Intelligence Cooperation And The War On Terror

Author: Adam D.M. Svendsen
Publisher: Routledge
ISBN: 9781135233549
Size: 16.53 MB
Format: PDF, Mobi
View: 18

This book provides an in-depth analysis of UK-US intelligence cooperation in the post-9/11 world. Seeking to connect an analysis of intelligence liaison with the wider realm of Anglo-American Relations, the book draws on a wide range of interviews and consultations with key actors in both countries. The book is centred around two critical and empirical case studies, focusing on the interactions on the key issues of counterterrorism and weapons of mass destruction (WMD) counter-proliferation. These case studies provide substantive insights into a range of interactions such as 9/11, the 7/7 London bombings, the A.Q. Khan nuclear network, the prelude to the 2003 Iraq War, extraordinary rendition and special forces deployments. Drawing on over 60 interviews conducted in the UK and US with prominent decision-makers and practitioners, these issues are examined in the contemporary historical context, with the main focus being on the years 2000-05. This book will be of much interest to students of intelligence studies, foreign policy, security studies and International Relations in general. Adam Svendsen has a Phd in International History from the University of Warwick. He has been a Visiting Scholar at the Center for Peace and Security Studies, Georgetown University, and has contributed to the International Security Programme at Chatham House and to the work of IISS, London.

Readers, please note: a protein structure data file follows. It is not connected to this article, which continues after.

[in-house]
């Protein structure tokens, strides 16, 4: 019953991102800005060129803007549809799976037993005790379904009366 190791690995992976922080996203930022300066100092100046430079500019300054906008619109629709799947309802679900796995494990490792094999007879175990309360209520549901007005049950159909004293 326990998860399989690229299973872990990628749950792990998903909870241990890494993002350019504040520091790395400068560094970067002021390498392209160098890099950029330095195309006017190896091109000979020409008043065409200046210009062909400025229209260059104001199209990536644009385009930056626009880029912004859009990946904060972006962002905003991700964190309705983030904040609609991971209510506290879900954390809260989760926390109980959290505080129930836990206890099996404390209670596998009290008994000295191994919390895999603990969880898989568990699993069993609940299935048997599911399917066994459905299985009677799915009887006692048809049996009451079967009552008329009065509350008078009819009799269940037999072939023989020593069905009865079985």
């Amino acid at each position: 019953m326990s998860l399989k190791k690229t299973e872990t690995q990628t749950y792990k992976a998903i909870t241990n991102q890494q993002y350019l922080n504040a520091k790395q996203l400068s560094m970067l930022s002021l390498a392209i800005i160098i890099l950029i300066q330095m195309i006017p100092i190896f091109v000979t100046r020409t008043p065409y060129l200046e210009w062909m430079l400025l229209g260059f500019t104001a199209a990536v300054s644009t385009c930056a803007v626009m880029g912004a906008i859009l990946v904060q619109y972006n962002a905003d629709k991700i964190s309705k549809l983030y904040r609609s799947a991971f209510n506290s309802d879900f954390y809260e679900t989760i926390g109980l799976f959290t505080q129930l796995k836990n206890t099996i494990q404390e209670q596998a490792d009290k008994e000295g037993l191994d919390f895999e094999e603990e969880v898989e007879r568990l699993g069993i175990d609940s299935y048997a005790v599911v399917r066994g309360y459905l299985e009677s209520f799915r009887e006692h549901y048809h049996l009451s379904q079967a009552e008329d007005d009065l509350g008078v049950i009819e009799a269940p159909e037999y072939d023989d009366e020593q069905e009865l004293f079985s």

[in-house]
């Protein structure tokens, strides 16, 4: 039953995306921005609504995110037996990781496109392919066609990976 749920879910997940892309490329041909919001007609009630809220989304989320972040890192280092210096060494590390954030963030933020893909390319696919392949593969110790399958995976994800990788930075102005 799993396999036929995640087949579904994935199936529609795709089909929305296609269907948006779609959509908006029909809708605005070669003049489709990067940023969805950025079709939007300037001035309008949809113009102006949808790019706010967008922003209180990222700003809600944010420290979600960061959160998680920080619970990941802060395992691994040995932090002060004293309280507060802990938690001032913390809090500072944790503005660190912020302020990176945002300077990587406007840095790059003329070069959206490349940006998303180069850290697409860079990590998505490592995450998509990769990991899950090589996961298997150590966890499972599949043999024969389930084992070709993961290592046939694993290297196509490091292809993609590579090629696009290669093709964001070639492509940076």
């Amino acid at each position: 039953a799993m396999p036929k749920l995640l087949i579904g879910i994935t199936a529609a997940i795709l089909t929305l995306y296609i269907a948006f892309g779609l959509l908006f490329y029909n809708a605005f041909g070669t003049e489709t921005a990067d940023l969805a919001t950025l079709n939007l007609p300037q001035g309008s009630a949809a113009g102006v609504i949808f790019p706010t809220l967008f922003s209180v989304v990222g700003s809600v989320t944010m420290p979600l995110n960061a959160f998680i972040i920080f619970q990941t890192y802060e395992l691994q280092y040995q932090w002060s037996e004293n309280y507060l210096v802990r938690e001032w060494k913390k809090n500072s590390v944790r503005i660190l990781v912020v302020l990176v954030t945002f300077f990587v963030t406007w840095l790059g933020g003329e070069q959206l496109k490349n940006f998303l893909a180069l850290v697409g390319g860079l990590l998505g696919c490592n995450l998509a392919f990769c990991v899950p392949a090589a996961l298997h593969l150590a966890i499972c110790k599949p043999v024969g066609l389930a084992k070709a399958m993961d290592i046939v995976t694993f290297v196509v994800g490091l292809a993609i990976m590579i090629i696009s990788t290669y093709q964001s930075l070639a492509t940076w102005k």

Reforming Intelligence

Author: Thomas C. Bruneau
Publisher: University of Texas Press
ISBN: 9780292716605
Size: 20.25 MB
Format: PDF, ePub, Docs
View: 29

These days, it's rare to pick up a newspaper and not see a story related to intelligence. From the investigations of the 9/11 commission, to accusations of illegal wiretapping, to debates on whether it's acceptable to torture prisoners for information, intelligence—both accurate and not—is driving domestic and foreign policy. And yet, in part because of its inherently secretive nature, intelligence has received very little scholarly study. Into this void comes Reforming Intelligence, a timely collection of case studies written by intelligence experts, and sponsored by the Center for Civil-Military Relations (CCMR) at the Naval Postgraduate School, that collectively outline the best practices for intelligence services in the United States and other democratic states. Reforming Intelligence suggests that intelligence is best conceptualized as a subfield of civil-military relations, and is best compared through institutions. The authors examine intelligence practices in the United States, United Kingdom, and France, as well as such developing democracies as Brazil, Taiwan, Argentina, and Russia. While there is much more data related to established democracies, there are lessons to be learned from states that have created (or re-created) intelligence institutions in the contemporary political climate. In the end, reading about the successes of Brazil and Taiwan, the failures of Argentina and Russia, and the ongoing reforms in the United States yields a handful of hard truths. In the murky world of intelligence, that's an unqualified achievement.